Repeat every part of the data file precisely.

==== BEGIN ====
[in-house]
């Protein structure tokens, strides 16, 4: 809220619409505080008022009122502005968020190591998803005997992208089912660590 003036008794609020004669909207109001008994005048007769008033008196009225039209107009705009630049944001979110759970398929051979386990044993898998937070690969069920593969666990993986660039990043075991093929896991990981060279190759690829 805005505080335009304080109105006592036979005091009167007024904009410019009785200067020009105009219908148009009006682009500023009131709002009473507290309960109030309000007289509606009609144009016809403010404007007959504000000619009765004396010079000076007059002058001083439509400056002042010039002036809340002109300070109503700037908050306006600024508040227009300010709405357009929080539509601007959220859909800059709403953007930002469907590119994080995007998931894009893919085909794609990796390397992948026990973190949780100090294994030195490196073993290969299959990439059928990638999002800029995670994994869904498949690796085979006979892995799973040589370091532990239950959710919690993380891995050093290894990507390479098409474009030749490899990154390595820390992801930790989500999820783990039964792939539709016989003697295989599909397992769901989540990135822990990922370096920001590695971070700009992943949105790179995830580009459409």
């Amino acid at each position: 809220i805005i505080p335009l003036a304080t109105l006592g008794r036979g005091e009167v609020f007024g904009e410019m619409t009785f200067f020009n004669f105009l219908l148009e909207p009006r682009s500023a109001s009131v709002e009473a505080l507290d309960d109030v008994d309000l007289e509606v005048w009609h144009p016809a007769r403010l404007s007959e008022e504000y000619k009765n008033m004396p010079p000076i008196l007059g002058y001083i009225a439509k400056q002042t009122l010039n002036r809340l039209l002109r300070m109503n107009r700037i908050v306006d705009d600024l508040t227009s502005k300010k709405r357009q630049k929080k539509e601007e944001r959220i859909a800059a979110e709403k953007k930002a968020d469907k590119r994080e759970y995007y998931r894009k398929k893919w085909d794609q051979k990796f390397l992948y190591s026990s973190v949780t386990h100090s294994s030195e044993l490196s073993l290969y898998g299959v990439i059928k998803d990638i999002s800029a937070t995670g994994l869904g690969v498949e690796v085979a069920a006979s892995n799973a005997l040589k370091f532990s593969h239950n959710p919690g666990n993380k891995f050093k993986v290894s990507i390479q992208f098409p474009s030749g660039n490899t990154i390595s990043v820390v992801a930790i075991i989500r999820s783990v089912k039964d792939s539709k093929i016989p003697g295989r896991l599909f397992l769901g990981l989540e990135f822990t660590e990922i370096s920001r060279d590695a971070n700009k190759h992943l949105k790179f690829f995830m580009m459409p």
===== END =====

[in-house]
């Protein structure tokens, strides 16, 4: 809220619409505080008022009122502005968020190591998803005997992208089912660590 003036008794609020004669909207109001008994005048007769008033008196009225039209107009705009630049944001979110759970398929051979386990044993898998937070690969069920593969666990993986660039990043075991093929896991990981060279190759690829 805005505080335009304080109105006592036979005091009167007024904009410019009785200067020009105009219908148009009006682009500023009131709002009473507290309960109030309000007289509606009609144009016809403010404007007959504000000619009765004396010079000076007059002058001083439509400056002042010039002036809340002109300070109503700037908050306006600024508040227009300010709405357009929080539509601007959220859909800059709403953007930002469907590119994080995007998931894009893919085909794609990796390397992948026990973190949780100090294994030195490196073993290969299959990439059928990638999002800029995670994994869904498949690796085979006979892995799973040589370091532990239950959710919690993380891995050093290894990507390479098409474009030749490899990154390595820390992801930790989500999820783990039964792939539709016989003697295989599909397992769901989540990135822990990922370096920001590695971070700009992943949105790179995830580009459409």
């Amino acid at each position: 809220i805005i505080p335009l003036a304080t109105l006592g008794r036979g005091e009167v609020f007024g904009e410019m619409t009785f200067f020009n004669f105009l219908l148009e909207p009006r682009s500023a109001s009131v709002e009473a505080l507290d309960d109030v008994d309000l007289e509606v005048w009609h144009p016809a007769r403010l404007s007959e008022e504000y000619k009765n008033m004396p010079p000076i008196l007059g002058y001083i009225a439509k400056q002042t009122l010039n002036r809340l039209l002109r300070m109503n107009r700037i908050v306006d705009d600024l508040t227009s502005k300010k709405r357009q630049k929080k539509e601007e944001r959220i859909a800059a979110e709403k953007k930002a968020d469907k590119r994080e759970y995007y998931r894009k398929k893919w085909d794609q051979k990796f390397l992948y190591s026990s973190v949780t386990h100090s294994s030195e044993l490196s073993l290969y898998g299959v990439i059928k998803d990638i999002s800029a937070t995670g994994l869904g690969v498949e690796v085979a069920a006979s892995n799973a005997l040589k370091f532990s593969h239950n959710p919690g666990n993380k891995f050093k993986v290894s990507i390479q992208f098409p474009s030749g660039n490899t990154i390595s990043v820390v992801a930790i075991i989500r999820s783990v089912k039964d792939s539709k093929i016989p003697g295989r896991l599909f397992l769901g990981l989540e990135f822990t660590e990922i370096s920001r060279d590695a971070n700009k190759h992943l949105k790179f690829f995830m580009m459409p």